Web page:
How Qualitative Action Research Impacts Teaching

Actively seeking solutions to problems in your classroom will enhance professional practice and student achievement.
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Qualitative action research provides teachers the opportunity to progressively develop and improve professional practice. The qualitative action researcher analyzes their current practice and identifies areas in need of change or support. The personal, professional and community impacts of action research will enhance the success of both the teacher and students.

1 Qualitative Action Research

The cyclic process of action research requires in-depth reflection of classroom practice. Action research in the classroom involves identifying a problem, researching alternatives, implementing solutions and continuously evaluating the effectiveness of teaching practice. With observation and reflection, the teacher identifies an issue or problem in their teaching practice. Throughout the process, the teacher identifies solutions conducting research or direct questioning, interviewing or surveying of their students and colleagues. When a solution is developed, the teacher implements the action into their practice following up with evaluation, reflection and adjustment.

2 Personal Impacts

Action research allows teachers to reflect on their profession. Teachers solve problems in their classroom and implement new teaching strategies. Personalized solutions to classroom issues are developed and refined to suit the needs of both the teacher and the students. In addition, the process of action research provides inherent ongoing professional development and an increase in personal confidence. For example, a teacher may have a parent or student complain of disruptive student behaviors in the classroom that are effecting the learning environment. The teacher responds by focusing on improving classroom behavior through the action research process. She will identify student behavior issues by recording specific student behavior problems for a given period of time. The teacher interviews colleagues and conducts online research to identify new methods of classroom management based on the behaviors observed in the classroom. As a result of the action research, the teacher will gain valuable insight into the cause of the behavior problems and will feel more confident in their ability to control the classroom environment.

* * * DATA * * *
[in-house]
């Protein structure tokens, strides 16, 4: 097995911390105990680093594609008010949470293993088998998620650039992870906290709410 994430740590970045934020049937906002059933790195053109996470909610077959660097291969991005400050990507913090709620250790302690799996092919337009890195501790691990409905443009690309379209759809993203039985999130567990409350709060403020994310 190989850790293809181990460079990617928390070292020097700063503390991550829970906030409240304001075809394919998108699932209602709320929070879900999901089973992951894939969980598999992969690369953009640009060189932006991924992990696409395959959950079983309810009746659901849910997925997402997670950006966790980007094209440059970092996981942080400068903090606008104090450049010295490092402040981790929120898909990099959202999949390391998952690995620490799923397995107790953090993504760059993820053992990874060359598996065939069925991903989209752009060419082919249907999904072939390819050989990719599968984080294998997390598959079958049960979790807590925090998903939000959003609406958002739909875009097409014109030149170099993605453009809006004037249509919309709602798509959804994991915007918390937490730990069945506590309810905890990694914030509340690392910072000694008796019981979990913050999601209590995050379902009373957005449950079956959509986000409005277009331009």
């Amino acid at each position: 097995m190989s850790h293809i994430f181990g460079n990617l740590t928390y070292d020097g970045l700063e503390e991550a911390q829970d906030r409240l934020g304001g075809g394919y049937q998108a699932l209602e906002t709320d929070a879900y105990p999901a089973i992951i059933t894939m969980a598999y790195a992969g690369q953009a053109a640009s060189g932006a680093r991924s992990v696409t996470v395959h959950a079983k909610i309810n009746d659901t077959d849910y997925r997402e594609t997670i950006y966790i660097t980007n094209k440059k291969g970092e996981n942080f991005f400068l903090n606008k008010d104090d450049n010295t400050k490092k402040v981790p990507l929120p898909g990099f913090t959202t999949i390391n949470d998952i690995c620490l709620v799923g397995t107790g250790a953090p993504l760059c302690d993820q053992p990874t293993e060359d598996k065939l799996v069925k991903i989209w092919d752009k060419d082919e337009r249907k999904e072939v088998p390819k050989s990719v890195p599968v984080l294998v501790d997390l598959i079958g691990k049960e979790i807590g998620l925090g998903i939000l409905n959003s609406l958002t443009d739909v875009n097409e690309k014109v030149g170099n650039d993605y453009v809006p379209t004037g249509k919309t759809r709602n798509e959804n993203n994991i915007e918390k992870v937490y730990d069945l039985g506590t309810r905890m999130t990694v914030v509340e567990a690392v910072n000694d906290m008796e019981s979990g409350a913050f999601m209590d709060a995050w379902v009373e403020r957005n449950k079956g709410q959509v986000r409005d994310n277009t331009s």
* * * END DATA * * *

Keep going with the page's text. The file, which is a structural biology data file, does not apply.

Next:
3 Classroom Impacts

Teachers who actively engage in reflecting on their practice improve student achievement. While conducting action research, teachers involve their students in the process of identifying the causes of problems and brainstorming solutions. Involving the students in the process makes them feel more invested in the solution. As a result, the students and teacher develop a strong rapport and mutual respect, achieve success in the classroom and enhance student achievement. For instance, the teacher striving to improve classroom behavior will survey their students regarding what behaviors they find both positive and negative. The teacher may conduct an academic peace circle to help students share their thoughts or they may choose to give a paper and pencil survey to individual students to help identify the behavior issues that most affect the students. Students may also provide ideas for possible solutions. This engagement and conversation about the problem will give the students a sense of ownership of the behaviors and will help them understand the need for change.

4 Impacts on Professional Community

While conducting action research, teachers solicit the advice of their colleagues and share successes or failures. This increased professional sharing will give teachers the confidence to speak up in meetings and conferences improving the professional community’s productivity. In addition, as practice improves in one classroom, the effect will spread throughout the school with the improvement of student behavior and achievement. For example, the teacher conducting action research on improving student behavior will benefit from sharing concerns and ideas with colleagues. The teacher may seek to have colleagues observe her classroom to help identify issues. In return, colleagues will provide valuable insight into the positive and negative observations they made and will offer ideas for improving the behaviors.

Amanda Schroeder holds a BS in Hospitality Management from Keuka College and a MSed in Vocational Education from SUNY Oswego. She has experience in restaurant management and is educated in school district business administration. Schroeder is currently teaching business and family and consumer science in New York State.